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For the second time in two months, the Governor's Office of Economic Development board has granted a sizable incentive to one of its own members.
Amy Rees Anderson was approved for an incentive package of as much as $1.8 million to expand her company, MediConnect Global, in Ephraim in Sanpete County, adding about 300 jobs over the next 10 years.
Anderson is CEO of the fast-growing firm, which provides medical records-retrieval, scanning and storage services. She also is a member of the GOED board, which is made up of private and public-sector leaders who review requests by corporations for taxpayer-funded incentives. Members are not prevented from receiving such enticements.
In October, board member Nikos Linardakis was approved for an incentive of as much as $407,000 to produce in Utah a movie called "A Toast to the American Dream." He will get that money -- a fairly large incentive for a film -- after he completes the project and the state ensures he has met certain criteria, such as reaching specific spending thresholds while filming in the state.
The incentive for MediConnect was unanimously approved by the GOED board, with Anderson and fellow member James Lee Sorenson recusing themselves from the vote. Sorenson is an investor in MediConnect and is on its board.
GOED board members voiced widespread support for MediConnect, praising Anderson's leadership, the company's fast growth during difficult economic times and the fact that the project benefits less-populated areas of the state. Gerald Sherratt, mayor of Cedar City, called the expansion "great for Sanpete County, and all of rural Utah."
Others noted that there were plenty of other locations MediConnect could have chosen. MediConnect employs 1,000 people in two offices in Utah and one in India .
Anderson said her company had been reviewing several sites for expansion within the United States and in India. She explained that another GOED board member suggested she apply for the incentive from the state of Utah.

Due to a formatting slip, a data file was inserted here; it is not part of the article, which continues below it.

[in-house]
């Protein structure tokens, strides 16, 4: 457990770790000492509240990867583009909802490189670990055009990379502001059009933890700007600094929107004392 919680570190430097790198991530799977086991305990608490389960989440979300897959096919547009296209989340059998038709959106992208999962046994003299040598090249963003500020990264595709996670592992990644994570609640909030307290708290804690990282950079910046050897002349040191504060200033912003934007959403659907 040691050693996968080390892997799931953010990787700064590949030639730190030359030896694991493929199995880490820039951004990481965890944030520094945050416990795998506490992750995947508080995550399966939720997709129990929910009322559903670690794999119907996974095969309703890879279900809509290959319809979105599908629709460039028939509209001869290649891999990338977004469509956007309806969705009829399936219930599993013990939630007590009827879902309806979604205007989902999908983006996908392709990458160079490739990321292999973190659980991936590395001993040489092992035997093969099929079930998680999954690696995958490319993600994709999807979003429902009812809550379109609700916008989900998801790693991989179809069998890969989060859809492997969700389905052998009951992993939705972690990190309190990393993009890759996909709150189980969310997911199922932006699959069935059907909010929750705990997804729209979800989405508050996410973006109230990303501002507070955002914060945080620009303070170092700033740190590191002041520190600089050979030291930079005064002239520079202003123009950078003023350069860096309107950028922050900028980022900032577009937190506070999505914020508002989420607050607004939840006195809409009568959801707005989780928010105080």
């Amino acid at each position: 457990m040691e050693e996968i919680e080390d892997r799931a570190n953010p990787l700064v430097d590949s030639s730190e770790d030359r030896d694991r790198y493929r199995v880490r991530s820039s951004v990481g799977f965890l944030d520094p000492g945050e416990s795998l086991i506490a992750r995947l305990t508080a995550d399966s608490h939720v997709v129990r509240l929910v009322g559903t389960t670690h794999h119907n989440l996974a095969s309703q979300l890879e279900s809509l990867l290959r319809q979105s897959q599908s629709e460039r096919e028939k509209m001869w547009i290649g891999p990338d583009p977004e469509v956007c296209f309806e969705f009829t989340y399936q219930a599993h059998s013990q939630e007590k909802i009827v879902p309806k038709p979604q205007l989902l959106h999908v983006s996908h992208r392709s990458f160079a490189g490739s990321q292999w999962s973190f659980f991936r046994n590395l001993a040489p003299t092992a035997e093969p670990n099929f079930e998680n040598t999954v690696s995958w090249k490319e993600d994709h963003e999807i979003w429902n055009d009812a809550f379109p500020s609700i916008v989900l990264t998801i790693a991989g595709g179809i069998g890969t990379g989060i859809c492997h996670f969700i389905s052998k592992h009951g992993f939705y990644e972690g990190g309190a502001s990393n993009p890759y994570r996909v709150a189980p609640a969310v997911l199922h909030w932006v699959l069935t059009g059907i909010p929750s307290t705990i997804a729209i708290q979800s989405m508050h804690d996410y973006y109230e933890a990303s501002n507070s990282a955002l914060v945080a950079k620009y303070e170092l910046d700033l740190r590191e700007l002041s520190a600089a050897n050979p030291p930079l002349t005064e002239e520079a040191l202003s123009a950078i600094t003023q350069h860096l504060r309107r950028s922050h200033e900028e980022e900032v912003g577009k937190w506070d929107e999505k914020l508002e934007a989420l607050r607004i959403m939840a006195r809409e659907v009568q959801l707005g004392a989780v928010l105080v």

Anderson said she's not bothered by the fact that she applied for an incentive, payable in the form of a tax credit over 10 years, that was reviewed by a board of which she is a member. "Those jobs would have ended up going somewhere else, and now they'll end up in the state."
Incentives -- whether for corporate expansions or for film production -- typically are given in cases where Utah is in competition with other states. The money is intended to make the state more competitive for good-paying jobs.
The standards for what constitutes a good-paying job differ between rural and urban areas. For example, MediConnect will offer an average wage slightly above Sanpete County's average wage of $24,777, a figure that includes benefits such as health coverage. To get state money for expansions along the Wasatch Front, companies must pay at least 25 percent above the average county wage.
In her application for state money, Anderson said her South Jordan-based company already has a presence in Ephraim and was considering the small Sanpete County community among several sites for expansion.
Anderson opened a facility in the community in October 2006 that employs around 35 people.
"We are excited this will help us expand down there and make a bigger commitment to the community," Anderson said Thursday.
The state offered Fairchild Semiconductor in West Jordan an incentive package worth as much as $1.3 million to convince the company to select Utah for an expansion that would keep nearly 500 workers in Utah and could create 65 positions over a four-year period. Fairchild has not announced what it will do.